Idaho’s Pompeii

A Gold Rush Town Drowned

By Robin McRae

Photos courtesy of Robin McRae

Some years ago, Doug Tims asked me to travel with him to the site of Roosevelt, a former gold rush town almost five hours’ drive from Cascade in the Payette National Forest. My forebears lived in the mining area around Roosevelt known as the Thunder Mountain District. Doug, who owns the historic Campbell’s Ferry Ranch on the main Salmon River to the north, was interested in the area’s history and geology for a book he was writing (see “Alone” by Doug Tims, IDAHO magazine, February 2014). Many gold rush folk came into Roosevelt by way of Lewiston, through Elk City and then Campbell’s Ferry, where they crossed the Salmon to reach Thunder Mountain. From there, they followed the Three Blaze Trail sixty-five miles to Roosevelt.

During the drive with Doug, I related stories of mining and the town that grew up to support most of the seven thousand people who once received their mail at the Roosevelt Post Office.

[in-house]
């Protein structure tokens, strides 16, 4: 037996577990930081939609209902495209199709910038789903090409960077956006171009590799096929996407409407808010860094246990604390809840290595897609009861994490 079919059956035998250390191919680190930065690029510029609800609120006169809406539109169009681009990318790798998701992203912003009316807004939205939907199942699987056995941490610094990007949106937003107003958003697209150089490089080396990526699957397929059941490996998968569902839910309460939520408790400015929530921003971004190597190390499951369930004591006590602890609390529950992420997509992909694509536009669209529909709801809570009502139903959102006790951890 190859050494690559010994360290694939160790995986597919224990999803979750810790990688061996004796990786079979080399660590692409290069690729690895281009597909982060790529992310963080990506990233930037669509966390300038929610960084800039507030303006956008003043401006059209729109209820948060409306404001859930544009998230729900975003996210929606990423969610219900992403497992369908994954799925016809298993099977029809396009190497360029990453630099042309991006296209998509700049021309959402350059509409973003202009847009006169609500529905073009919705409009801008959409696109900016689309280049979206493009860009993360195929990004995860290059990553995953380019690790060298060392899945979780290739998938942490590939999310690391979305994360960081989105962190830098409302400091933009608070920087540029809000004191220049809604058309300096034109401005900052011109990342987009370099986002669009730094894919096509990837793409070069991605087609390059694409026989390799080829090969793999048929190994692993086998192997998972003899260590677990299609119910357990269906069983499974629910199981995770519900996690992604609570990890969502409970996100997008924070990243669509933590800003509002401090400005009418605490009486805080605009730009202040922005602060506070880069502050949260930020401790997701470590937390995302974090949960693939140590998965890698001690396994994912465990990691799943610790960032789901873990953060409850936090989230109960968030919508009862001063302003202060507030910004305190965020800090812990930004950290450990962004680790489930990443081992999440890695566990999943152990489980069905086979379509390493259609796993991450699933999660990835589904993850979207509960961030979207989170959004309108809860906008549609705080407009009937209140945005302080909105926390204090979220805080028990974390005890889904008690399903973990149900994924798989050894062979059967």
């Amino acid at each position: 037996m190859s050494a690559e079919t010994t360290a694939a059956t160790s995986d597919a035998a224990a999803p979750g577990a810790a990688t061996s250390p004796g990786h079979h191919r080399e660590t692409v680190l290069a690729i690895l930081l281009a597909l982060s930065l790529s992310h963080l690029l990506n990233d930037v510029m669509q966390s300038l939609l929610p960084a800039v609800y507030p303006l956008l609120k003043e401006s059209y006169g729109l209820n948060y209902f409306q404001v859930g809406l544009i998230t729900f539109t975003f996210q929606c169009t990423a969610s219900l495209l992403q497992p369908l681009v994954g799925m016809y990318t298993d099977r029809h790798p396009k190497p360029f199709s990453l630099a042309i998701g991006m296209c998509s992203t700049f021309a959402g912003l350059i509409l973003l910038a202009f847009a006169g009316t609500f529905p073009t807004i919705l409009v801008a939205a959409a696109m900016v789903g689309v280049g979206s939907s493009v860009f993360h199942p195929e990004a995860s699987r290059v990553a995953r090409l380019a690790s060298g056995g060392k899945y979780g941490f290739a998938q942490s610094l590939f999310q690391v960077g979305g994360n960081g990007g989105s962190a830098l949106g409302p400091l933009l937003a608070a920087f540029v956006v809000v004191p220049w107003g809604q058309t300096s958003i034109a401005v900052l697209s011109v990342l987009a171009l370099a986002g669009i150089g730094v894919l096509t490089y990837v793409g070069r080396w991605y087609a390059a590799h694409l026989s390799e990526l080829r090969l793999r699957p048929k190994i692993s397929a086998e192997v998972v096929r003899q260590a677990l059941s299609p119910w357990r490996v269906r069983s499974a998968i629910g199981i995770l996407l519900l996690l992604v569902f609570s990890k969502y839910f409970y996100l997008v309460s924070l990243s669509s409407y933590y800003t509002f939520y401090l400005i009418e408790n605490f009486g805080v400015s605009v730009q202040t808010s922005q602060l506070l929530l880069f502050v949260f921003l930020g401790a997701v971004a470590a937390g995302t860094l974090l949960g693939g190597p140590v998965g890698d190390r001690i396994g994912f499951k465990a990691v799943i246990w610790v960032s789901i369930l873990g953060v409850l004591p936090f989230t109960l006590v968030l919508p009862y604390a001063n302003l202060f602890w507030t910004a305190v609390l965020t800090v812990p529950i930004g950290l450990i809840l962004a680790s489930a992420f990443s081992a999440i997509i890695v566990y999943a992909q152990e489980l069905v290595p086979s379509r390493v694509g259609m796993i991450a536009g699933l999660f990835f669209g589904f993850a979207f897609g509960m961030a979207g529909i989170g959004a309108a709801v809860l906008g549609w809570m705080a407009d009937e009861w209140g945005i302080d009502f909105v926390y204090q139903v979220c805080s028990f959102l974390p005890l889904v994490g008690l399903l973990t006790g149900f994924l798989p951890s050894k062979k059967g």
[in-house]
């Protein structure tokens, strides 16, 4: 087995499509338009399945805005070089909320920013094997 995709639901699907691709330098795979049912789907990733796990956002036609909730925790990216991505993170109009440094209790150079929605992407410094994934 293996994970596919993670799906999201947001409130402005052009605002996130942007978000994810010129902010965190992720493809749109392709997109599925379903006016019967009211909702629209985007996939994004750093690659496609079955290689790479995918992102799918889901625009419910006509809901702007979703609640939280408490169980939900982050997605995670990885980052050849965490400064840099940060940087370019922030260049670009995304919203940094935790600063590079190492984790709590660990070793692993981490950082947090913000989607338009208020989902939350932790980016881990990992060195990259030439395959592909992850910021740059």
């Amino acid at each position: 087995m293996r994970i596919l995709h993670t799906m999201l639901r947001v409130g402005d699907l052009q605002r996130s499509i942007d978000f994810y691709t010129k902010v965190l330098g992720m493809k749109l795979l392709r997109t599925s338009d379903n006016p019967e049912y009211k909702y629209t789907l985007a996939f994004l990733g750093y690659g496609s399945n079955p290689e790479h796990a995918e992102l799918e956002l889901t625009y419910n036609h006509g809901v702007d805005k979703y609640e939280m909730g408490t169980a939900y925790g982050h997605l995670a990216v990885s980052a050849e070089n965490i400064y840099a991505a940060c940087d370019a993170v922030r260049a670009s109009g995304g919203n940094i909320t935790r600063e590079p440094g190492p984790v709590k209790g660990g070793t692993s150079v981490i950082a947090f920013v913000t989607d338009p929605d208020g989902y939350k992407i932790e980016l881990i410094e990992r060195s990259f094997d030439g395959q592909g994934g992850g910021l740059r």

“Most likely, this was the most isolated cultural area ever formed in the state of Idaho,” I told him.

Nowadays, Roosevelt is best known for the torrent of muddy water that flowed down Thunder Mountain in 1909, covering the town to create Roosevelt Lake. After the settlement met its watery fate, my grandparents moved with their six-year-old son (who would become my father) and their two-year-old daughter to the Dewey Mine, two miles above the new lake that covered about forty buildings.

My grandparents, Daniel C. and Grace McRae, first had interests in the area from about 1897 to 1902. They lived on Thunder Mountain from 1914 to 1942, after which the government put a moratorium on gold production. They worked both of the two main mines, the Dewey and Sunnyside, eventually partnering with Marie Dewey Davis in ownership of Sunnyside. My father, Robert McRae, then patented Sunnyside in 1960 in partnership with local logging baron Warren Brown. The mine remained in the family until we sold it to the Public Trust for Lands in 2005, which subsequently sold it to the U.S. Forest Service.

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